Another device is a head collar, which is really a halter that looks a lot like a halter for a horse. This collar gives you a lot of control over the dog’s head, and when you control the head, you pretty much control the dog. There are positive and negative aspects to the halter. Though you have a lot more control with this type of device, you need substantial leash savvy to use it properly. Pull too hard and you’ll twist the dog’s head back. Pull up, and his head will go with it. The other disadvantages are twofold: Both owners and dogs don’t like them much. The halter looks a bit like a muzzle, and passersby often shy away from a dog who is wearing one. (However, as they’ve become more popular, that reaction has lessened.) More importantly, many dogs object vehemently to wearing a head collar. They rub their muzzles on the ground and between your legs and sometimes can’t concentrate at all on what you’d like them to do. It’s probably like owning a very badly fitted pair of glasses that you must wear. Some dogs get used to the head collar right away, some take time, and some never do acclimate to wearing it.


There are a number of harnesses on the market. Many have a nice, fashionable look, and some are actually very useful. I like them because they avoid the neck area and distribute pressure evenly most of the time. However, harnesses that have a leash attachment on the back often almost encourage pulling—just look at how sled dogs pull! There are a few no-pull harnesses available; most work by applying pressure to the back of the dog’s front legs. Some work well, but many chafe under the legs.

As of this writing, there’s a new type of harness available that I’m enthusiastic about. The leash attachment is in the front, rather than on the dog’s back. This controls the opposition reflex so that when the dog pulls, he actually does a U-turn. It’s very humane and causes no pain, either to the dog or to you. I think it enhances the dog/guardian relationship. Though it’s best if you get instructions on how to use this type of harness, it’s virtually impossible to injure a dog with it.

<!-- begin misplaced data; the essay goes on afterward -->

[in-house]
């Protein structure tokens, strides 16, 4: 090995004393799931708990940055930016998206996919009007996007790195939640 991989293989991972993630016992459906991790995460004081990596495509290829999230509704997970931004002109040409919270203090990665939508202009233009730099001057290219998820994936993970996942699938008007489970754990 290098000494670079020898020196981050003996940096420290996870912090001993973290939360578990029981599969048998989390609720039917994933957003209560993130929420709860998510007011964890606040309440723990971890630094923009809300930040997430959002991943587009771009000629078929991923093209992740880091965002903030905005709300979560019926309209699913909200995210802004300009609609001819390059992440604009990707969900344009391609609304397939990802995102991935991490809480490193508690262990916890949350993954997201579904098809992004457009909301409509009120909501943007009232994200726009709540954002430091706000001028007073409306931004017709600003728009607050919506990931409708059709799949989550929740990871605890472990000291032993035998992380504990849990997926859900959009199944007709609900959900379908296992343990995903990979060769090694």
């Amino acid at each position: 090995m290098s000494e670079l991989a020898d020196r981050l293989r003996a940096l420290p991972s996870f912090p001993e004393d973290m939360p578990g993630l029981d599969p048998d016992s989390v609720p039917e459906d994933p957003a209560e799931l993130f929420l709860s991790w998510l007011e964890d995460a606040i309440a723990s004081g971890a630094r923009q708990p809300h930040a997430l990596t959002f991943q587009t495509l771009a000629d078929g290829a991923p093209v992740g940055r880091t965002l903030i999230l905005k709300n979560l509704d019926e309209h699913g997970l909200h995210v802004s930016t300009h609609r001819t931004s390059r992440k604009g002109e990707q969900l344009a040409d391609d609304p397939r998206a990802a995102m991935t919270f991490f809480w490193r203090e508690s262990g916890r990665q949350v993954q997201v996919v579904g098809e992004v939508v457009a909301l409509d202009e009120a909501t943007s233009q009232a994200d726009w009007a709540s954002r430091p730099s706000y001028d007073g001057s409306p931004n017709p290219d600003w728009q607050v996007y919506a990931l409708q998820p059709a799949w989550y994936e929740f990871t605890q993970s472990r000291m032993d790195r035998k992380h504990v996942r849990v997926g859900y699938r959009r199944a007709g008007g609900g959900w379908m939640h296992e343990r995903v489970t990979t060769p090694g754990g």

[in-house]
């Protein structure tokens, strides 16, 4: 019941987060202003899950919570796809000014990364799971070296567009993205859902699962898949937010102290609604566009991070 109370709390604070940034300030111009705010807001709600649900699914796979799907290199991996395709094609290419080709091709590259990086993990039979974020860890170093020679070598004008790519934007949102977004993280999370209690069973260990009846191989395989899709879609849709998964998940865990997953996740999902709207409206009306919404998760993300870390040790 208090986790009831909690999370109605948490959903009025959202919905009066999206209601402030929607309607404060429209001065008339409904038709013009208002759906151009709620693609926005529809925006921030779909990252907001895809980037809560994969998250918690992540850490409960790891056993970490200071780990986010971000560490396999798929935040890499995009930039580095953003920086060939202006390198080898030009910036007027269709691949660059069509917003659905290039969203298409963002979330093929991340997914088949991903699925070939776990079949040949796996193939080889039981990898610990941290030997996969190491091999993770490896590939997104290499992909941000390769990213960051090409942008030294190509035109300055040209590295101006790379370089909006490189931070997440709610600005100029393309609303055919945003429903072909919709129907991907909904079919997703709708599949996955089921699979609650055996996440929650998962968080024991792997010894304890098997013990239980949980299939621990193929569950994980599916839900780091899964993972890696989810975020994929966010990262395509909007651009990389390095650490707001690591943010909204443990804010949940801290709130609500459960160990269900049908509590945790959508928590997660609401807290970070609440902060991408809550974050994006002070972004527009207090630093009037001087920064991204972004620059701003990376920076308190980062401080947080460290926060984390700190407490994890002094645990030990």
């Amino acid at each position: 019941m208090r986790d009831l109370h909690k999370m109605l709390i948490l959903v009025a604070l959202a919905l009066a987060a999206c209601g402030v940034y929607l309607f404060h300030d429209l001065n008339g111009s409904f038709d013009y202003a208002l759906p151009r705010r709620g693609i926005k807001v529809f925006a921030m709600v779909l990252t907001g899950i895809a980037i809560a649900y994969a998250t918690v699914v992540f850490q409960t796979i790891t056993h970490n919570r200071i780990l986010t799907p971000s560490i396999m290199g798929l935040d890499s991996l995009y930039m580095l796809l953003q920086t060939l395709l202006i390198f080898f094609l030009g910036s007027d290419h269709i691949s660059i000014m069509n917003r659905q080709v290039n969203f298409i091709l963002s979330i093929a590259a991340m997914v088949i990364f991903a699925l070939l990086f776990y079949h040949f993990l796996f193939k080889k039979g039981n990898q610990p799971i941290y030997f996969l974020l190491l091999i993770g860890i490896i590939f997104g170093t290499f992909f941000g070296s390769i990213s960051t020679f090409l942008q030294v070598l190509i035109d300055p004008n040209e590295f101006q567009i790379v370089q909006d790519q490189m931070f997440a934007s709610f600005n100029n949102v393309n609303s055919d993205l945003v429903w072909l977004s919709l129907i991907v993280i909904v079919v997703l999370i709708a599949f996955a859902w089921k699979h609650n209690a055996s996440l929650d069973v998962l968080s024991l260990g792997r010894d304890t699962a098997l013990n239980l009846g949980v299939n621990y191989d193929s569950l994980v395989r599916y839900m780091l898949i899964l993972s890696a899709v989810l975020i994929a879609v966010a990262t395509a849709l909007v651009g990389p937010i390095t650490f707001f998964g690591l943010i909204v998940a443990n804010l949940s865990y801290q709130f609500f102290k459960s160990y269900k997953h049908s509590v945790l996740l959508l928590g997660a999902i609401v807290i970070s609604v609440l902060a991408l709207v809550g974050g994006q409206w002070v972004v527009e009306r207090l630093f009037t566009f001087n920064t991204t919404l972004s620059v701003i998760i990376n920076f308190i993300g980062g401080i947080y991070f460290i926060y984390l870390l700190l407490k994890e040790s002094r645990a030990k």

Dog Leashe

I have just two criteria for a leash: It must be comfortable to hold (soft and pliable), and it cannot be a retractable leash. Many people do use retractable leashes, but they aren’t suitable for training. Indeed, they can actually encourage pulling on the leash, and they can be dangerous if they get tangled around your legs, your dog’s legs, strangers’ legs, or around trees. I use a short, 2- to 3-foot leash for training a dog to walk next to me, a 6-foot leash for most other work, and a long line (30 feet) to teach a dog to come when called.

If you have a small dog, pretty much any material will do, as your dog is not likely to pull too hard. However, for medium to small dogs, I suggest leather or a soft nylon that won’t dig into your hands. I don’t recommend chain leashes except in cases where the dog is biting at or chewing through his normal leash. They’re heavy and cumbersome, and they interfere with good communication. When you hold your leash, try not to put the loop around your wrist. If your dog does pull hard, it can injure your hand. Instead, make an “accordion” out of the excess leash, and hold it in your hand.

Filed Under: Pets & Animals


About the Author: Fred Goodson has a passion for pets and animals. He has 4 dogs and is planning to have another one. He is also a blogger who writes about pets and animals. Currently, he is living in New Jersey.